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We explain central heating and tell you how to find out more


Central heating systems

Central heating is provided by one main heat source, or boiler, which then shares the heat it creates around the house. This is usually done by heating water, that is then piped to radiators, or underfloor heating systems. However sometimes the boiler heats air that is then fed through vents in each room.

Most central heating systems will also heat the domestic hot water, but it is possible to have a domestic water heating system that only heats the hot water and does not give central heating.

One of the most common forms of central heating is the Indirect Boiler System, which heats radiators and domestic hot water for the home using gas, oil, coal or wood as the fuel.

Indirect Boiler System
The indirect system is an efficient use of energy which heats water for both the heating system and the domestic hot water. This indirect system takes advantage of Thermal Dynamics – which is the technical term for heat rising. In this way warm water can continue to be drawn out of the top of the hot water tank, or cylinder, while cold water is fed into the bottom of the tank where it is warmed and rises to the top of the cylinder.

Domestic Hot Water
Cold water comes into the building from the mains, and is stored in a tank called a cold water storage tank (usually placed in the loft). The cold water is fed down from this tank, using gravity, into the bottom of the hot water cylinder. The flow of water into the hot water system is controlled by a ballcock valve in the cold water storage tank. When hot water is drawn off the hot water tank the pressure drops, this causes the ballcock valve to open in the cold water storage tank, and fill the hot water cylinder up from the bottom.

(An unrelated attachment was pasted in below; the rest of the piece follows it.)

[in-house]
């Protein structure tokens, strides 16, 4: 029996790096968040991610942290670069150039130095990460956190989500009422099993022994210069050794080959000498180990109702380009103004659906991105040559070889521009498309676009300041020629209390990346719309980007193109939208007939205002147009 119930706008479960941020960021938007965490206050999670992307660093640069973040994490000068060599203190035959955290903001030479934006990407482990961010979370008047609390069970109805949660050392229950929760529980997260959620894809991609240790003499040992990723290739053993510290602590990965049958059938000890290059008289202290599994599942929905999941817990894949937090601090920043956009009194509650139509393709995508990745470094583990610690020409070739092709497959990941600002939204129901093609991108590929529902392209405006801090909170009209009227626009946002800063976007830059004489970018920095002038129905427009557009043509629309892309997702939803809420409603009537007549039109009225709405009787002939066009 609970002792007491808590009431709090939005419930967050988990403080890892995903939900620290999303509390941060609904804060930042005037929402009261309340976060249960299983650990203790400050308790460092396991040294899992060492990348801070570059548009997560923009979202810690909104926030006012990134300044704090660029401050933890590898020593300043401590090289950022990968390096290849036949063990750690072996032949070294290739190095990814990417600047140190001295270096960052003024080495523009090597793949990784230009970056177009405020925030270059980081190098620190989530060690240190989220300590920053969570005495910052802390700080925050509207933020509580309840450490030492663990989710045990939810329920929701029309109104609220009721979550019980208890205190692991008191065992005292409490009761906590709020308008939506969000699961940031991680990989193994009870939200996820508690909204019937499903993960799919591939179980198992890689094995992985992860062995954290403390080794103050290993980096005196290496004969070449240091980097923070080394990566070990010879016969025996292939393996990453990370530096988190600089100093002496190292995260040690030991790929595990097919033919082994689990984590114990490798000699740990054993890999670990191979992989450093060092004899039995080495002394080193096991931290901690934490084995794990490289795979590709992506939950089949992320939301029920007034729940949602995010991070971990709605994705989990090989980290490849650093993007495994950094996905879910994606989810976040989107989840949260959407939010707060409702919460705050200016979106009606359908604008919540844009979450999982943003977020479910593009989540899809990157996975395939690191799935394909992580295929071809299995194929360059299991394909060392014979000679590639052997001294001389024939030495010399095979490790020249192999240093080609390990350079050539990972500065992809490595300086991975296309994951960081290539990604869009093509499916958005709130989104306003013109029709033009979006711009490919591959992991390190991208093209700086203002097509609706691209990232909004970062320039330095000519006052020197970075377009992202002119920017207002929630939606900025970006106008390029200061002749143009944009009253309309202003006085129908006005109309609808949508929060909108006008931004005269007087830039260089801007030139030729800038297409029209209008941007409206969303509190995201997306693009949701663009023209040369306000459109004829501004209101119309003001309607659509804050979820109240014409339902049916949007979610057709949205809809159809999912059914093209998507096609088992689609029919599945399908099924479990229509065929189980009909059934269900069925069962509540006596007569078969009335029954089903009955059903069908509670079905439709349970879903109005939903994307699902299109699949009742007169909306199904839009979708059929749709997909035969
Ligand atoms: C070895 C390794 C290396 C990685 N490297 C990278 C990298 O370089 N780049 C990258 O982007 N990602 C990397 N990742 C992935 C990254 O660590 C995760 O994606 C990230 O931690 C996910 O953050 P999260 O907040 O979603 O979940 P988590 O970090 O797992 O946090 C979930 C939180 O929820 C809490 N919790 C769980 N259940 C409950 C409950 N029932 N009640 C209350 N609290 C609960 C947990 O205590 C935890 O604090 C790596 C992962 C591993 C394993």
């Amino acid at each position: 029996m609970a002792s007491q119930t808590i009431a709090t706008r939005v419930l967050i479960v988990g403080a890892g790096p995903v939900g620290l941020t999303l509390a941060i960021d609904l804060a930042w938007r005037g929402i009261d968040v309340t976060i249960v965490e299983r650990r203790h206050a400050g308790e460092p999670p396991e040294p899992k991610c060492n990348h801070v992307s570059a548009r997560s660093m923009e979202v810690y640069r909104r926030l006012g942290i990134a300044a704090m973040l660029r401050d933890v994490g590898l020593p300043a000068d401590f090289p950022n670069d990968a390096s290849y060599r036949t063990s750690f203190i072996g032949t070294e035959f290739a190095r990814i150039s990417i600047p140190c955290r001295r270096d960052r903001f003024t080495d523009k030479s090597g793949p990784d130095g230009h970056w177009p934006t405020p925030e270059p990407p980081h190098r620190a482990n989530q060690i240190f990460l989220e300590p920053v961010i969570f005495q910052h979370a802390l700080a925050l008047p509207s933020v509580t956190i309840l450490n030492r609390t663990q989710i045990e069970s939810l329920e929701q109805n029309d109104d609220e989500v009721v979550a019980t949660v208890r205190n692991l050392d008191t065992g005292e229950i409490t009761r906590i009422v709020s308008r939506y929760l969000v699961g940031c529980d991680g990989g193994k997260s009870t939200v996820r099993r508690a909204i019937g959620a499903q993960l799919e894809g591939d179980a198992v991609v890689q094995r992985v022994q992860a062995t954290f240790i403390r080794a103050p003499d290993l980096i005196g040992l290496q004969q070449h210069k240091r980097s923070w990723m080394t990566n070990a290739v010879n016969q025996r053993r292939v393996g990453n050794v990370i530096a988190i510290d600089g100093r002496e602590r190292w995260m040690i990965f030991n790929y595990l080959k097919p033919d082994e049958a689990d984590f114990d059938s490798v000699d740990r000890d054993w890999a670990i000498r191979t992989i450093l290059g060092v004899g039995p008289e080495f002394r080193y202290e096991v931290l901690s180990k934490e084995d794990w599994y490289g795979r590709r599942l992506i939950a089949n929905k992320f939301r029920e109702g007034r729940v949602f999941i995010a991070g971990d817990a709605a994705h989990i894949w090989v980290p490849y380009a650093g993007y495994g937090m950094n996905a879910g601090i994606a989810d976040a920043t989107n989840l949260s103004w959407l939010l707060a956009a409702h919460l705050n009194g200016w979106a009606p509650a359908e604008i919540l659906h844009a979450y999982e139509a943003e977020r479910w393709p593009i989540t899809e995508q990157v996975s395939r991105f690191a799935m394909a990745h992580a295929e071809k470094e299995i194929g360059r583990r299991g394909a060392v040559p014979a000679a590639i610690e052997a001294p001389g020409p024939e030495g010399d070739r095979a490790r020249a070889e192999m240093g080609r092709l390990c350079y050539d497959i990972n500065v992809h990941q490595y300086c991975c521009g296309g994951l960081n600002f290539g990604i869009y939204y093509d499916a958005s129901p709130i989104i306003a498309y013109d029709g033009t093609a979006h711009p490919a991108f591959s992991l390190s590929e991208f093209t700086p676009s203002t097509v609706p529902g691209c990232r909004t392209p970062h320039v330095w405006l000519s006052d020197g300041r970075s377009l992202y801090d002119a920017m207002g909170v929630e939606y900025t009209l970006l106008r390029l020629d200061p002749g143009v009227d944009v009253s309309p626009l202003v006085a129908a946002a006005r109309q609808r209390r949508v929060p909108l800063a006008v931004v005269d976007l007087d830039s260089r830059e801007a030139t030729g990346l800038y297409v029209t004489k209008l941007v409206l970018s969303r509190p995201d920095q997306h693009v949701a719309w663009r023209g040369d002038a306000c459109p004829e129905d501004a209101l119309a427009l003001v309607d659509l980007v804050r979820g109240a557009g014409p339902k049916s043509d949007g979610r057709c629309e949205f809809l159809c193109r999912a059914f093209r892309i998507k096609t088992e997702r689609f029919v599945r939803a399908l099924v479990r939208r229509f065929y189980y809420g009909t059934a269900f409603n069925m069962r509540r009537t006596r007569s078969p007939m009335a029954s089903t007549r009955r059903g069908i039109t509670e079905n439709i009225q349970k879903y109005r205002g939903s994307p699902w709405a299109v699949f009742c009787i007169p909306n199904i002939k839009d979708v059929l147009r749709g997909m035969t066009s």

Water also comes from the cold water storage tank into the boiler, where it is heated and sent through the hot water tank in ‘spring shaped’ pipes, or coils. These are called Primary Flow and and Return Pipes. They form a loop inside the hot water cylinder, which allows the boiler-heated water to transfer its heat to the cold water in the hot water tank. When there is a demand for hot water it is drawn off the top of the cylinder, because this is where the water is warmest.

Space Heating or Room Heating
The boiler can also heat water in a loop of pipes that is pumped around the radiators (or underfloor heating pipes) in the house. Water is heated by the boiler and then pumped around the central heating system heating the radiators or under floor pipes. Then it returns to the boiler as it cools to be reheated by the boiler and sent back around the system. When the thermostat tells the system that the room temperature and/or water temperature is warm enough it signals the boiler to stop heating the water.

Once the temperature drops in the rooms, or the hot water cylinder, then the thermostat will signal the boiler to start heating, and the pump to start sending that hot water back around the system again.

If you want to read more about domestic hot water heating please visit our Domestic Hot Water Systems project page on our main site. This gives further information on direct and indirect boiler systems, stored hot water, unvented systems, thermal store systems, single and multi point water heaters, and combination or “combi” boilers.

If you want to know more about central heating boilers then can we suggest you visit our Central Heating Boilers project page.

There is also loads more about central heating on the main website – just go to our Project index page which lists all our projects alphabetically, and search for the subject you are interested in.

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